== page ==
XBoxgeddon: The Importance of Backwards Compatibility

This past week Microsoft revealed their new console, the oddly named XBox One. The press conference was in many ways nothing special. They focused on the various features of the console like watching TV while Skype-ing, not one single bit of which looked like anything the 360 couldn’t do. Even the few games they showed were strikingly unimpressive in the graphics department.

It was after the conference, however, when game journalists got to ask all the important nagging questions they had been hearing rumors about: Would it always be online? Are they blocking used games? What about backwards compatibility? The answers were all worse than we could have imagined resulting in a torrential backlash that has put Microsoft on the defensive. They are now blaming game journalists for the mass consumer outrage.

Oh gee, what are you gonna do? Deny them exclusives? Go ahead! As it is you’ve already pissed off GameStop, why not piss on the rest of the industry so that no one is promoting your console. That would be brilliant.


However, the sticking point for me is the lack of backwards compatibility. I am not kidding when I say I would excuse everything else if they had full backwards compatibility.

Now that seems like such a minor thing. Surely the lack of used games and the mandatory installs are far worse, right? Microsoft themselves claim only 5% of gamers use backwards compatibility, even going so far as to say “If you’re backwards compatible, you’re really backwards”. Well then just call me backwards.

Indeed, I’m a game collector. Last month I hooked my 32X up for the first time in decades and went shopping for new 32X games and the thing just worked. Better than it did a decade ago (due to me using a model 2 Genesis instead of my old model 1)!

What’s more I just found out about this game called Bulk Slash for the Saturn on Hardcore Gaming 101 and intend to drop $65-$75 on a used copy as soon as I can because it looks awesome. I’m also looking at grabbing a used import Love Tra -Mint-, a Kinect exercise game/dating sim because it looks to stupid not to play.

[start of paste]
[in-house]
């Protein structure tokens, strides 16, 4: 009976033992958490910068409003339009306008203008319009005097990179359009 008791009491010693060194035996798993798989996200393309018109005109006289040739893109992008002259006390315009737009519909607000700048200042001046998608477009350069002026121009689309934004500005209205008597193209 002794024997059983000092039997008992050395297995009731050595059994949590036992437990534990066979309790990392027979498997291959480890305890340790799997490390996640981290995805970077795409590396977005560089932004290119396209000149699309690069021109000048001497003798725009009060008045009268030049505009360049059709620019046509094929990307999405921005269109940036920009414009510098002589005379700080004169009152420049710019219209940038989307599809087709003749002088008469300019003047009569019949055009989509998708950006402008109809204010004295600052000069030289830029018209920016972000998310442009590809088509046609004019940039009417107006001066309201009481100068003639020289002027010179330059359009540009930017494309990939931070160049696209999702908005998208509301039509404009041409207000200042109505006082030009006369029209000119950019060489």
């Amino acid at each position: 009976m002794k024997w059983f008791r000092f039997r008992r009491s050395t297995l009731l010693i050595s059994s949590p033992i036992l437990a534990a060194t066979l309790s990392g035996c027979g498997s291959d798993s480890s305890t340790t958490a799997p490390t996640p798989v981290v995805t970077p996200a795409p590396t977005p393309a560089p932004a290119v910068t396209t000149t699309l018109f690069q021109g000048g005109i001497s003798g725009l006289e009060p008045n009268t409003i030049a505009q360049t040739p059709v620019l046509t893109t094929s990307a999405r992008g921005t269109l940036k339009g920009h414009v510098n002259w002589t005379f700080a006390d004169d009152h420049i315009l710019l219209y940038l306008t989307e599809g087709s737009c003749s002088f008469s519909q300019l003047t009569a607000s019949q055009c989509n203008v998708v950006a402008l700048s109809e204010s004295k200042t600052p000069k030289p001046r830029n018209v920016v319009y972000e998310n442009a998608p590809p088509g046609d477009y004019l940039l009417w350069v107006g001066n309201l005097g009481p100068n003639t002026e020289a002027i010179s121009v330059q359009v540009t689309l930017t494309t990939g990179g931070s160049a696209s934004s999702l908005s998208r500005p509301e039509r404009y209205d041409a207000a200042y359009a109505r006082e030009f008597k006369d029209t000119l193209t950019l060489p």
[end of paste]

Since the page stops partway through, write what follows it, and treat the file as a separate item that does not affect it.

This is the daily gaming life of GEL. As you can probably tell, none of this would be possible on XBox One.

But it goes far beyond that.

See, even other gamers would tell me “Just keep the old console then”. I mean I did with the Saturn and the 32X, right? I’m not demanding the Dreamcast to have Saturn backwards compatibility!

However, it’s not that simple.

Let’s start with the obvious: the XBox 360 is less durable than an Atari 5200 controller (ooh, collector burn)! I have an NES, SNES, Genesis, PS1, and PS2 all from when their respective consoles launched and all of them still work. Yes, even the PS2 is still working. Heck I actually have an Atari 5200 and the controller even works sometimes! But the XBox 360? I’ve red ringed through 4 of them and the disc drive is giving out on this one too. They only seem to last about 3 years on average. Needless to say, I need to find some statistics on those slim models.

However, it gets worse. Let me ask you a question: What happens when they take down the 360 servers?

First of all, you’ll lose all your patches. You see, unlike a PC or the PS3 or anything designed by sane rational beings, the XBox 360 stores its patches in the cache. This means that they are non-permanent and new patches can bump out old game patches, requiring them to be re-patched. Now, think about what those patches do. For some games it’s not so bad. Others, however, may be rendered near unplayable. You could lose access to DLC, you could be unable to load saves, lord only knows how many game breaking bugs were patched on in that day 1 patch for your favorite game!